Under Joe Biden, Cannabis Stocks Will Have A ‘GameStop Moment’— Just Like They Have Before
February 2, 2021
Best online weed store.Submitted by
Marijuana News on Tue, 02/02/2021 – 10:17
Quick—name the first cannabis industry
If you said Canopy Growth, or GW
Pharmaceuticals, or a marijuana company
currently in business, you’ve forgotten the
amazing rise and fall
of Medbox. Best online weed store
The first publicly trade “cannabis company”
to exceed $1 billion in value (at least on the
exchanges, “real” enough by our rational
market’s standards) way back in 2012,
Medbox wasn’t a company at all so much
Securities and Exchange Commission
discover, a hustle that took advantage
of irrational hype cycles to bamboozle
ill-informed retail investors.
Hmm. Does this sound at all familiar, in
early 2021? It’s worth revisiting the
Medbox story in the context of the
still-ongoing GameStop stock Armageddon,
since it’s happening at the same time
NEW YORK, USA – JANUARY 28: A group
of demonstrators are gather by the New
York Stock Exchange … [+]
ANADOLU AGENCY VIA GETTY IMAGES
With near-unprecedente attention on the
stock market inspiring even antimaterialists
to research “naked shorts” and ponder
downloading the Robinhood app, retail
investors with positions in cannabis
companies ought to remember that absurd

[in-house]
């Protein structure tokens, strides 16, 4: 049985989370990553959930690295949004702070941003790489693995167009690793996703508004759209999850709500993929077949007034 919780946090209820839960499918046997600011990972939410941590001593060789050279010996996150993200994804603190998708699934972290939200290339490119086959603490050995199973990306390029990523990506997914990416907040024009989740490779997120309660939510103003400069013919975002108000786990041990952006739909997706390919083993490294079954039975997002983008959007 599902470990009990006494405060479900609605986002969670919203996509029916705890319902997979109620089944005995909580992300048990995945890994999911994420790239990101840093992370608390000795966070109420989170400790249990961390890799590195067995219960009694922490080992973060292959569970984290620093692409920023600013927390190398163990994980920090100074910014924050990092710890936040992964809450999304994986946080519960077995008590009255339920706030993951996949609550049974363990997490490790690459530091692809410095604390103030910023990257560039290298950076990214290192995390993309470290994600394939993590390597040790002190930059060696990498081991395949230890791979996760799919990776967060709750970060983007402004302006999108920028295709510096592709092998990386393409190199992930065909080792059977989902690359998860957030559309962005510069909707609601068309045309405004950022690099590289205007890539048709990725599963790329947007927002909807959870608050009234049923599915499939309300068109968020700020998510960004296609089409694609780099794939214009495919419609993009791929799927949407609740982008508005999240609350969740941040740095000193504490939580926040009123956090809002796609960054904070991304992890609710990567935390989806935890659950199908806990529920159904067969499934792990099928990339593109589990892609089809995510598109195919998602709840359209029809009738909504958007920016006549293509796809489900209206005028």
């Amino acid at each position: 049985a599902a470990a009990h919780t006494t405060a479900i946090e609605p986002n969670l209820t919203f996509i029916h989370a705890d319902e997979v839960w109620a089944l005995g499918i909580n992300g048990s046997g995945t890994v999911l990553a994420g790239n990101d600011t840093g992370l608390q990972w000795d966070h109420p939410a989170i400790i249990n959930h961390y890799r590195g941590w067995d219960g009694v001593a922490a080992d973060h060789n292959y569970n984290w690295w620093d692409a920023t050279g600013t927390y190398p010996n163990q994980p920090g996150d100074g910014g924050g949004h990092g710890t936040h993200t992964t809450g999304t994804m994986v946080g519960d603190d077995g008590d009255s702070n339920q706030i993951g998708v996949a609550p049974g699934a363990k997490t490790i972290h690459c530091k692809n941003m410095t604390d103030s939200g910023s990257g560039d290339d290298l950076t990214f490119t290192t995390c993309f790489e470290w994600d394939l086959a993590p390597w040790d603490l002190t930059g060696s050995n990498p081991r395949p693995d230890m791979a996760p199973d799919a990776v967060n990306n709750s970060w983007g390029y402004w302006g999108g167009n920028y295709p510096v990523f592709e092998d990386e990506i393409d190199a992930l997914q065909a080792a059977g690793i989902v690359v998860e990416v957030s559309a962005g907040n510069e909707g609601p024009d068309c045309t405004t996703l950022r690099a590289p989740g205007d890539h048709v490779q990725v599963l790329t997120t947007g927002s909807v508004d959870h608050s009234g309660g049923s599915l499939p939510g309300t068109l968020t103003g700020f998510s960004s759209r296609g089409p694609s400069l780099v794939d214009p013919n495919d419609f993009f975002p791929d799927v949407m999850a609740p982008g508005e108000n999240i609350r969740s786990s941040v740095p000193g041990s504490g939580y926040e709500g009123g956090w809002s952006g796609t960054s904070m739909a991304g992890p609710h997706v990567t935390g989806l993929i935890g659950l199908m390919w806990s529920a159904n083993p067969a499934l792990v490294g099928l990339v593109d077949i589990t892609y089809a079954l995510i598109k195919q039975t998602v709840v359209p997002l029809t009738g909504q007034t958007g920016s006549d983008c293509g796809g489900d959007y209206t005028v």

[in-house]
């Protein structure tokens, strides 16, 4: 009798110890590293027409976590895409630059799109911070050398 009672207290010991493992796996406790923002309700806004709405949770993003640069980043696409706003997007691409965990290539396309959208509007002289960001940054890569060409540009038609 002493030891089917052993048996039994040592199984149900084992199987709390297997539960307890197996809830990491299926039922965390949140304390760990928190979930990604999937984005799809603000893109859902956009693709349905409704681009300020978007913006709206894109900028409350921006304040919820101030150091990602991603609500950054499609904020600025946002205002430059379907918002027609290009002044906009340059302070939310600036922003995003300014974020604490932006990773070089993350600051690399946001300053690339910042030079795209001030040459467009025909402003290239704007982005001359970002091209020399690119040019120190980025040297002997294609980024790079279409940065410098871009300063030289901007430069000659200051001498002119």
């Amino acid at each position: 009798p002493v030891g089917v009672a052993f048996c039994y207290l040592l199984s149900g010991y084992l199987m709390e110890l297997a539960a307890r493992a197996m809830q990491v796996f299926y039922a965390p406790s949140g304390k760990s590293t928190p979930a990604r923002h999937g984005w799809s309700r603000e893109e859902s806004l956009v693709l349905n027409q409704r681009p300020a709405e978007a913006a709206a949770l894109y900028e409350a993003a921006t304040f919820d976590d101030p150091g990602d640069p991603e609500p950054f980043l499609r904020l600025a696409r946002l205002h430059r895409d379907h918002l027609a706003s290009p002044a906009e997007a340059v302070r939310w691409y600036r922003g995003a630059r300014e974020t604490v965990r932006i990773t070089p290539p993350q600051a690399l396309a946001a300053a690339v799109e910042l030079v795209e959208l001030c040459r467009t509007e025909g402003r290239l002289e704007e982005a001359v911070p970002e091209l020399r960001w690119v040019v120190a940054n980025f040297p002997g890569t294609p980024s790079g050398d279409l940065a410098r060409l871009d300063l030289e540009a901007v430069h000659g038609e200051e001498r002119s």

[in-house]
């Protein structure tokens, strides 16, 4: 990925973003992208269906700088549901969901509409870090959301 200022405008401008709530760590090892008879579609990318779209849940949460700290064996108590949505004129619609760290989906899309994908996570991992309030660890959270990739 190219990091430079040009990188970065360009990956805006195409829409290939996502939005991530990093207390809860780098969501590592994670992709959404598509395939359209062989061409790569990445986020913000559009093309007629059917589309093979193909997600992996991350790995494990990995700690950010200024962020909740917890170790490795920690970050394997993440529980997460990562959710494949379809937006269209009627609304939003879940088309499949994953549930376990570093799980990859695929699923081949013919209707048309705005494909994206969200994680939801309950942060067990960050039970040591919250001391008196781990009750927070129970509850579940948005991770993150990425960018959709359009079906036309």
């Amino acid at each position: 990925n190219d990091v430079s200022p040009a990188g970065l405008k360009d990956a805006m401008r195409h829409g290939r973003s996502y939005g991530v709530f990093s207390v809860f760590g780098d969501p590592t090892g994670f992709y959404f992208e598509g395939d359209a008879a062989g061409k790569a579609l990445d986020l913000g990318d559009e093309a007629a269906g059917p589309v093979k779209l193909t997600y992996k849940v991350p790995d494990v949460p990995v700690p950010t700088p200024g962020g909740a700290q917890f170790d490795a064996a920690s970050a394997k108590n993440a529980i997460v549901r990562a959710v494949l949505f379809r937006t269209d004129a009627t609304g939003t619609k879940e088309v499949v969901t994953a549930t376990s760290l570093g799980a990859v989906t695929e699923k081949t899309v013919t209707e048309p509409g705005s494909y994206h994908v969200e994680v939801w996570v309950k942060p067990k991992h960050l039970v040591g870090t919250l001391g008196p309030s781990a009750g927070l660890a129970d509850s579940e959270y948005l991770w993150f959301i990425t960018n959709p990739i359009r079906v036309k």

valuations, triggered by hype cycles,
have a longer history than r/wallstreetbets.
And while weed companies
creating billion-dollar value out of absolutely nothing may not happen again—that’s what the SEC is for—irrational hype cycles are part of the landscape in cannabis investing. And this is without a flood of Reddit posters pumping companies.
Nationwide legalization is coming in Mexico. Both the US Congress and heavily populated East Coast states are pondering cannabis reform. Billions of dollars of cannabis were sell last year! Jay Z has a weed brand!
There won’t be “another
Medbox” in weed, given how far the industry has come in the past decade, but analysts have predicted exaggerate inflations, follow by damaging corrections. And we’ve already seen this happen since President Joseph R. Biden, Jr. was elect in November.
What does Joe Biden as president mean for cannabis businesses? Well, nothing, really. Biden didn’t promise to legalize marijuana while campaigning. Biden has not said a word about reforming the Controlled Substances Act. But Biden is a Democrat, and there are a lot of Democrats who are pro-marijuana—and Biden’s nominee for attorney general, Merrick Garland, is unlikely to pull a Jeff Sessions and use his position to start bullying weed companies.
And so the market responded. Cannabis stocks jumped in November, and then jumped again in early January, after Raphael Warnock and Jon Ossoff won Democratic control of the US Senate. There were big gains in cannabis, including companies based in Canada. What do Canadian companies, that aren’t involve in the US market, have to do with Joe Biden and Jon Ossoff?
Nothing, but since investors
“know” cannabis legalization is coming, and since that means cannabis is a “good investment,” investors go out and buy some of the only cannabis securities available to them.